Hubble Repairs Hit the Brakes

Oops, Hubble did it again.

As the media touting Hubble’s revival late last night, NASA engineers ran smack into Murphy’s Law: A pair of seemingly unrelated glitches snarled efforts to fix the science data formatter, the bit on the space telescope that sends its collected information back to Earth.

The primary formatter had failed on September 27, so engineers had sent Hubble into safe mode to remotely switch to an onboard backup system.

It was smooth sailing until yesterday afternoon, when something snagged during calibration of two of the science instruments that feed data into the formatter.

“We experienced an issue late yesterday on Hubble that we’re still troubleshooting,” Goddard spokesperson Ed Campion told National Geographic News this morning.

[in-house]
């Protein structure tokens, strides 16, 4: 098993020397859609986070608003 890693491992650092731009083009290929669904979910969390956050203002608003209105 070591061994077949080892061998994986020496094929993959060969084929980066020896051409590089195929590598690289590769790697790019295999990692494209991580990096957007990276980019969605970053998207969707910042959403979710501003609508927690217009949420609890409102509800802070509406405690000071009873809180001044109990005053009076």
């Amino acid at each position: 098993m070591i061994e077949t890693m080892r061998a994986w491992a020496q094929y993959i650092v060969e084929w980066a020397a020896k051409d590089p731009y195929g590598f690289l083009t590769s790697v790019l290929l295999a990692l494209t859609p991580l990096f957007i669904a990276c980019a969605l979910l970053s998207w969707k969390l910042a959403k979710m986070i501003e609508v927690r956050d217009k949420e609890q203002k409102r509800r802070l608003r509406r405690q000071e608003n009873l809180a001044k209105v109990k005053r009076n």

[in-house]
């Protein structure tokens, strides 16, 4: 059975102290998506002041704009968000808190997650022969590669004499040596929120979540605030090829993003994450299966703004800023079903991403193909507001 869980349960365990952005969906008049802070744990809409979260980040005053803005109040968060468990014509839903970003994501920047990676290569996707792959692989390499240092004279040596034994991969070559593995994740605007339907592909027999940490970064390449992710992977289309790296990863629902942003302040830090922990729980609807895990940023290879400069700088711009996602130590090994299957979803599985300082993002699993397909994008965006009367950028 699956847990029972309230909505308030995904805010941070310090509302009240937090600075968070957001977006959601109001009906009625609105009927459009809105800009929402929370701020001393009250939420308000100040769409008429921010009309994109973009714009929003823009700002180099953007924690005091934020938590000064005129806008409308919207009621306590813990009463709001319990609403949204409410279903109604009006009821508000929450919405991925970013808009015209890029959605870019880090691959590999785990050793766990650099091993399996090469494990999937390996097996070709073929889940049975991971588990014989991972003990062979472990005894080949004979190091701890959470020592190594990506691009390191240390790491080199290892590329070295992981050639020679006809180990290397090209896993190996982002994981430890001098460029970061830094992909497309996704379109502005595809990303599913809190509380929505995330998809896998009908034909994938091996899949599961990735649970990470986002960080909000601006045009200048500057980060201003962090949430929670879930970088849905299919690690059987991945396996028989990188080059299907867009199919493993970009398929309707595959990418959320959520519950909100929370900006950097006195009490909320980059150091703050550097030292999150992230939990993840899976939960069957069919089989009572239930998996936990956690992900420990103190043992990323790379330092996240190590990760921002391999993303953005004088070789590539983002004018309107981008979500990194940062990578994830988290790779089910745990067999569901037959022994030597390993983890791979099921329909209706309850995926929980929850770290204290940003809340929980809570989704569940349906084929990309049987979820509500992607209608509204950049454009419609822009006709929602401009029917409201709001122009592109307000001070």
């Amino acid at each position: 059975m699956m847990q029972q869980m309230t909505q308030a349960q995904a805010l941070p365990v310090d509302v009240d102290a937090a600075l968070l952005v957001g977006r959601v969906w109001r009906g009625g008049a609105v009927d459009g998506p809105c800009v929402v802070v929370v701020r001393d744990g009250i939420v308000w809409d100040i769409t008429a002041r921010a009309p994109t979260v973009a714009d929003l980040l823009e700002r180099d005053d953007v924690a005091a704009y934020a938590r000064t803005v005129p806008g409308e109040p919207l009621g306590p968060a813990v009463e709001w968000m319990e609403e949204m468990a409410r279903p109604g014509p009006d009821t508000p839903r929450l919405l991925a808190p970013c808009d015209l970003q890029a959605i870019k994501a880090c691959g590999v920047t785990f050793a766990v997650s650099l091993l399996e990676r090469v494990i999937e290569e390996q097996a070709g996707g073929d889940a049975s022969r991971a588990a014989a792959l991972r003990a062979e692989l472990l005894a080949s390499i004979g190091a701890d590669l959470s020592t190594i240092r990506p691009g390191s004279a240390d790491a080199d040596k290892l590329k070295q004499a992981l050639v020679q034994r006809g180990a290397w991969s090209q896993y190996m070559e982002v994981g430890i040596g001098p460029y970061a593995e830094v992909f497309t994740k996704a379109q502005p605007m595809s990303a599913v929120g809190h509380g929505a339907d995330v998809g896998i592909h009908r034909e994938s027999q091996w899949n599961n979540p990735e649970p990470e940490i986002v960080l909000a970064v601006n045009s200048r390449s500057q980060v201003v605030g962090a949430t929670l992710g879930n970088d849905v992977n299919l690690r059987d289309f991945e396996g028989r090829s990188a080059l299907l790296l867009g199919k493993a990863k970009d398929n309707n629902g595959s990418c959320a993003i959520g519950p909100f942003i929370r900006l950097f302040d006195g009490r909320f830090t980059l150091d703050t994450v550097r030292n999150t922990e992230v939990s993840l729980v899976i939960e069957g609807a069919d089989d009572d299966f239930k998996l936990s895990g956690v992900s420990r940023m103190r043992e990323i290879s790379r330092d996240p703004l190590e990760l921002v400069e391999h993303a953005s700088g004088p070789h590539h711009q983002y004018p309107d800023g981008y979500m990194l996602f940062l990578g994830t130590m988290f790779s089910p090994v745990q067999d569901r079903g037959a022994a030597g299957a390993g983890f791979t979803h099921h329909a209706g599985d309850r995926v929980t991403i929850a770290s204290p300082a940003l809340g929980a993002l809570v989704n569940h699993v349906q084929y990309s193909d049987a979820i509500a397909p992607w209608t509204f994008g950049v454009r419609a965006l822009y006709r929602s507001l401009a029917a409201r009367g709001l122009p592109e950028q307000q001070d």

“We’ve stopped trying to activate science.”

NatGeo News reporter Anne Minard was right on top of the action—you can read her breaking report on the events posted this morning, as well as a more detailed followup based on an afternoon press conference.

No doubt the flurry of drama will revive concerns about the cost and effort of maintaining Hubble. It’s an 18-year-old piece of equipment, after all, and it relies on human intervention via the also aging and highly controversial shuttle program to keep everything operational.


One of Hubble’s most famous images, the “pillars of creation” in the Eagle nebula

—Photograph courtesy NASA, ESA, STScI, J. Hester and P. Scowen (Arizona State University)

But Hubble’s successor, the James Webb Space Telescope, isn’t due for launch until 2013, leaving quite a gap in data collection if we let the old boy go.

With the U.S. in the grip of an escalating financial crisis, will the public balk at the millions of dollars it will take to get Hubble once again up to its fullest potential? Or will the telescope’s reputation for eye-popping visuals keep it afloat no matter the cost?

America, how much is Hubble worth to you?

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